If you live in the United States, you may have spent half of last week (and likely most of the weekend) surrounded by rich food, even richer desserts, and a trove of family, friends, and acquaintances you may not see the other 11 months of the year. Thanksgiving is an American holiday with a global message, a focus on being grateful for what we have and those with whom we share it. For many millions, though, it’s a prelude to Christmas and the stress that comes with multiple shopping lists and the pressure to save money while piling up as many gifts as possible per person. Though I hope you all ascribe to the former vice the latter, I hope even more so that your Thanksgiving was fulfilling in the end. In my case, it was beyond so. Not because the turkey was that much better (it was pretty good) or that we saved a ton on Black Friday (never tried it, never will), but because I finally lived out a vision of life harbored in the depths of my heart and mind for more than a decade.
Does your family save the wishbone? The tradition is older than the holiday itself, going back to Roman times. Two diners grab hold of of the triangular clavicle from the front of the turkey and pull apart, each hoping to have in-hand the bigger of the two pieces. Whoever wins that bigger piece has their wish granted. You may scoff but my wife’s family saves the wishbone every year and a couple always breaks it. We’ve split the wishbone many a Thanksgiving before—and for me, the wish was always the same. Moving around as a military family makes for some unique life experiences, but also results in you missing many holidays and family gatherings you would otherwise take for granted. And it’s difficult to establish traditions when you move every couple years; your circle of friends changes and your family can’t always afford to chase you around the country (or world, for that matter). We’d always talked about “settling down” after my time in uniform was done. Buying a house with space for kids and dogs to run. Finding jobs that afforded new freedom by keeping us in the same place. Being another epicenter of activity for a family all situated within four hours’ drive of one another. I’d maintained this dream for more than 10 years, returning to it every Thanksgiving and Christmas—especially those where we were apart from parents, grandparents, and extended family. I would imagine myself at the head of a long dining table, wielding a large carving knife over an unsuspecting yet fully-cooked turkey. Yes, I would sometimes picture Clark Griswold of National Lampoon’s fame … but without all the drama and trees-on-fire effect. For years my wife and I split the wishbone and this was the image I had in mind. Then for the next 364 days, I would visit that vision amidst the bustle of our daily lives.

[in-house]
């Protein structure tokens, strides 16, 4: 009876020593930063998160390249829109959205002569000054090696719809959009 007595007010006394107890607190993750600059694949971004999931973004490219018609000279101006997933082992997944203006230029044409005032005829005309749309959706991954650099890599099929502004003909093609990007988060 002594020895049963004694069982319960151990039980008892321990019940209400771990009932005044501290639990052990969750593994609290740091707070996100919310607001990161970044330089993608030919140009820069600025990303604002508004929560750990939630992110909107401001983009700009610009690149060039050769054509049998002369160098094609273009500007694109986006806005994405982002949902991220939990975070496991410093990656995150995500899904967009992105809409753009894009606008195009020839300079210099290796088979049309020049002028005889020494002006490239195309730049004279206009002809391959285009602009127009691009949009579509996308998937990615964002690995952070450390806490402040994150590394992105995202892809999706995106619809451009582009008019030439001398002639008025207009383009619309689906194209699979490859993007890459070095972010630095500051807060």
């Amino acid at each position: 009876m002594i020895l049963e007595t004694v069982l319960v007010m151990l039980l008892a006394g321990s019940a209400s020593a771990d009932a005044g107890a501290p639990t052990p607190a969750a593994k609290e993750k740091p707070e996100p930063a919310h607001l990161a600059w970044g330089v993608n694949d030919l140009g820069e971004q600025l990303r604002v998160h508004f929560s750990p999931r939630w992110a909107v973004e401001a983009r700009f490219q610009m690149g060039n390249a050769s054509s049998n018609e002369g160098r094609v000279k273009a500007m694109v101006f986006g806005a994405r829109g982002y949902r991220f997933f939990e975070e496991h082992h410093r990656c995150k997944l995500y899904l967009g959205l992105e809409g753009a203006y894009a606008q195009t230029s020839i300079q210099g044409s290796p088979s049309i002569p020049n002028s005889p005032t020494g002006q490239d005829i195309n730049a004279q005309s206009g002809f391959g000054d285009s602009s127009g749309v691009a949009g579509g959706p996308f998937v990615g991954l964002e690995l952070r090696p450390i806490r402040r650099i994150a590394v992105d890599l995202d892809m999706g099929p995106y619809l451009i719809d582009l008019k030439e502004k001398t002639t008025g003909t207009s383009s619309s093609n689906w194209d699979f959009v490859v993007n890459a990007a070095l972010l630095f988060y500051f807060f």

I had become so used to dreaming it, not living it, that I missed much of the anticipation leading up to this year’s Thanksgiving. Nearing the end of my last assignment away from home, the last six months have been a whirlwind—we bought a house and moved most of the household. With our home coming together, we were eager to host Thanksgiving this year for anyone willing to make the drive. My wife moved ahead of me, so she was responsible for most of the planning as I continued work on the west coast. As everything came together, I remained busy and didn’t focus on what all of this meant. I had been consumed by this vision for so long, I hadn’t thought about it finally coming true. On Thursday afternoon, somewhere around 1pm, I sat down at the head of an eight-person dining table (connected loosely to a card table with three more) with turkey, ham, and sides arrayed end-to-end and all eyes looking back at me. In that moment, calmed in a moment staring back at my family, sharing my home, all around the table, I realized how powerful a vision I’d had all those years and everything I had done to enable it, without knowing in many cases. That vision had given me meaning and a direction personally and professionally that couldn’t be matched with simple language.
After everyone had enjoyed their seconds and thirds, and a slice or two of pie, before the naps kicked in and football-watching began in earnest, my wife and I met in the kitchen and she pointed to the wishbone on the now wholly ravaged turkey. She asked if I was going to cut it out so we could take hold and make our wishes. I looked at the bird a moment then turned back, now knowing what to say. I didn’t know what to wish for. What I’d envisioned for so long had come true. It was someone else’s turn to take hold of the wishbone and see their own vision, to think long and hard about what they saw long-term for themselves and their family, the dream that would carry them through each day. Until one day, for them, that vision comes true too.
Enabled Word exists because of the power of lasting vision, and the power that comes when organizations craft such a vision then enable their teams to find meaning in its achievement. This holiday season, take time to wind down from a busy year and step back to be grateful for those around you. At work and at home. Never take your teams for granted. And never take for granted the power vision can have in everyone’s life.